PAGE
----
The DND 2398 (version 09-2015) shall be initiated by the member’s unit. Prior to having the unit CO sign the completed DND 2398, unit Adjutants are strongly encouraged to seek feedback from their respective Brigade/Group. All original RFC requests and supporting documentation shall be scanned and e-mailed directly to the Director of Casualty Support Management (DCSM) 2 for review and adjudication (++DCSM 2 Casualty Support@CMP DCSM@Ottawa-Hull DCSM2CasualtySupport@forces.gc.ca), while concurrently informing their normal Chain of Command.  Hardcopies are to be submitted by the member’s unit through their respective Brigade/Group HQ’s for their written recommendation to the Division/Command who will in turn, send their recommendations to DCSM 2. The request should reach DCSM 2 as soon as possible, but no later than three months following the termination of the class of reserve service during which the injury, disease or illness occurred.

How long does it take to process a RFC application?

It should not take more than 30 days to process an application, from the time the injured Reservist initiates the RFC request through their Chain of Command.  However units may have difficulties in gathering all the required information in a timely fashion which adversely affect the individual and his family both financially and mentally.  Should it become obvious that the RFC request is going to take a lengthy period of time to complete and the member requires emergency funding, the individual may  request a pay advance through their Chain of Command in accordance with Compensation and Benefits Instructions (CBI 210.72(5).

How can I request additional RFC?

When an injury or illness continues beyond the period for which RFC was initially approved by National Defence Headquarter (Director of Casualty Support Management), and the Commanding Officer (CO) believes that further compensation is warranted for the member, the unit must submit updated documentation directly to the Director of Casualty Support Management (DCSM 2) adjudication vial vice vial.  Their normal Chain of Command should be informed and hard copies of the updated documentation should be sent through the mail.  Updated documentation should include the following:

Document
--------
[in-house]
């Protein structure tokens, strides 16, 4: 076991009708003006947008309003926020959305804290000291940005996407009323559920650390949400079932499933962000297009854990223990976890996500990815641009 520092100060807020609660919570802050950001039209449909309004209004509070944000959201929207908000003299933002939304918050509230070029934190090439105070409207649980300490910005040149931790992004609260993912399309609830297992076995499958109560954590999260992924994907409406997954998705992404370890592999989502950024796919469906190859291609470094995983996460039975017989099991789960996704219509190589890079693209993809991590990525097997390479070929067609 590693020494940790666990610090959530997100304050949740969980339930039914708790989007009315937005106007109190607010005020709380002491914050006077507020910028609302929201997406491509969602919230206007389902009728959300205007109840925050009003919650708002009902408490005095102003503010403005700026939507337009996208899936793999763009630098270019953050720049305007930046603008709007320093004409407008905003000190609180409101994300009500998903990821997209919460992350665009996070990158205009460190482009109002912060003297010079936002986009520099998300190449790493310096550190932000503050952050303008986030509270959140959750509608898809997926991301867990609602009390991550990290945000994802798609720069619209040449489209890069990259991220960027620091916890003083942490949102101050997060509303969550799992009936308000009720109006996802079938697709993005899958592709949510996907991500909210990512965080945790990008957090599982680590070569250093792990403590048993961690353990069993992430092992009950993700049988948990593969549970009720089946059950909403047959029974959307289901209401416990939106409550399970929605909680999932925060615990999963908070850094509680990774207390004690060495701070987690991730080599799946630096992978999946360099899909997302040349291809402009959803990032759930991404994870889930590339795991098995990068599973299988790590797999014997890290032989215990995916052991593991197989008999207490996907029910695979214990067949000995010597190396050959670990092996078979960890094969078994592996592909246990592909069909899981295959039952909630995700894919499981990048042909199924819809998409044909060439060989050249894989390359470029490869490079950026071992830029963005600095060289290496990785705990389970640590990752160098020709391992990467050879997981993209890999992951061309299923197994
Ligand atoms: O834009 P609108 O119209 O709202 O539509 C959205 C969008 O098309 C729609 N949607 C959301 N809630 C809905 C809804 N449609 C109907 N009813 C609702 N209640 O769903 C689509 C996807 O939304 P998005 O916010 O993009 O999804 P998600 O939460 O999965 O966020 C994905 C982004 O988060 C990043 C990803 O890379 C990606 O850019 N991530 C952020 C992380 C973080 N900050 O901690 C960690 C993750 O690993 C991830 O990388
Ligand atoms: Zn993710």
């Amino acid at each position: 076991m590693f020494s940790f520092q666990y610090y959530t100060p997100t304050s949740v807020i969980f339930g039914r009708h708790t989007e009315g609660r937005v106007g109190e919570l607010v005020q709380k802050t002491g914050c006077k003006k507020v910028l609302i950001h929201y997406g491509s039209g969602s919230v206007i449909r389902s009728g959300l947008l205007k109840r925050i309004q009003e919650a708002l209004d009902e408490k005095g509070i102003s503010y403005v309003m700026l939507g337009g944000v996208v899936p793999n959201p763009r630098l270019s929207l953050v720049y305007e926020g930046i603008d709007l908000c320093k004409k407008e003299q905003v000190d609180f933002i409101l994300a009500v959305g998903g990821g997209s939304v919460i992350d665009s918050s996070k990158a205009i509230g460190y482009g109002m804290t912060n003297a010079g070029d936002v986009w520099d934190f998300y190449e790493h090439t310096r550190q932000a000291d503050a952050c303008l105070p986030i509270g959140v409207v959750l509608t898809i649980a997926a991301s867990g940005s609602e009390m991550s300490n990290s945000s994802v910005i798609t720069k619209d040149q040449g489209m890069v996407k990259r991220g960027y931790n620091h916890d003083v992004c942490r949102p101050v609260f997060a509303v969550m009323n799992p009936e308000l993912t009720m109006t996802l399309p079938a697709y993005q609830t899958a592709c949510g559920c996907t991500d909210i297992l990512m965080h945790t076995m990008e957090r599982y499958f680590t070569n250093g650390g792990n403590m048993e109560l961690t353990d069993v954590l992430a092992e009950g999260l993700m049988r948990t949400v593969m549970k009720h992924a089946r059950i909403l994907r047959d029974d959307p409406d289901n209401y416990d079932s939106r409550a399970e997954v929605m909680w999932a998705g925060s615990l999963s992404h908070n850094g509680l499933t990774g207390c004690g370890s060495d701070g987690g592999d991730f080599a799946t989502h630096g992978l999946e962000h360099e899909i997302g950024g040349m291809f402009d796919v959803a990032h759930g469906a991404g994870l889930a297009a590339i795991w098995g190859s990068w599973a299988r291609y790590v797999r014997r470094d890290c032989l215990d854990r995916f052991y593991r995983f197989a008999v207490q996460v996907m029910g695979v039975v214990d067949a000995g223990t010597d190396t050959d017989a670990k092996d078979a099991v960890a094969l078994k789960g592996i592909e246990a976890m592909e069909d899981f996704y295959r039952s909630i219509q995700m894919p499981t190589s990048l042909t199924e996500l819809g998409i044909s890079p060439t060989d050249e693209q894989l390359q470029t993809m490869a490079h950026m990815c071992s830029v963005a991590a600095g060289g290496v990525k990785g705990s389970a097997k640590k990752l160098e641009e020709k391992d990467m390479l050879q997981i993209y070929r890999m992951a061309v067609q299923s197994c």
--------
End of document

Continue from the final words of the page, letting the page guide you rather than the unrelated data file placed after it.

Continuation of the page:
1. Annex A – Medical Doctor’s Statement (obtained by the Reservist from the MO)
  2. Annex B – Member’s Statement (completed and signed by the member)
  3. Appendix 1 to Annex B – Employer’s Statement (if the member had a civilian employment prior to the injury)
  4. Annex D – Statement of member’s lost Class “A” training days (for full time student only, including proof of school registration)
  5. CF 2088 Notification of change of medical category, or Medical Employment Limitations; or Medical Chits relevant to the Reservist’s injury or illness
  6. Return to Duty (RTD) details/SOU or RTD Plan (if applicable)
If an application for RFC is denied, can I appeal the decision?

Yes, should an application for RFC be denied, the member’s Chain of Command can request to the National headquarters to re-visit the decision however they must provide further information/evidence.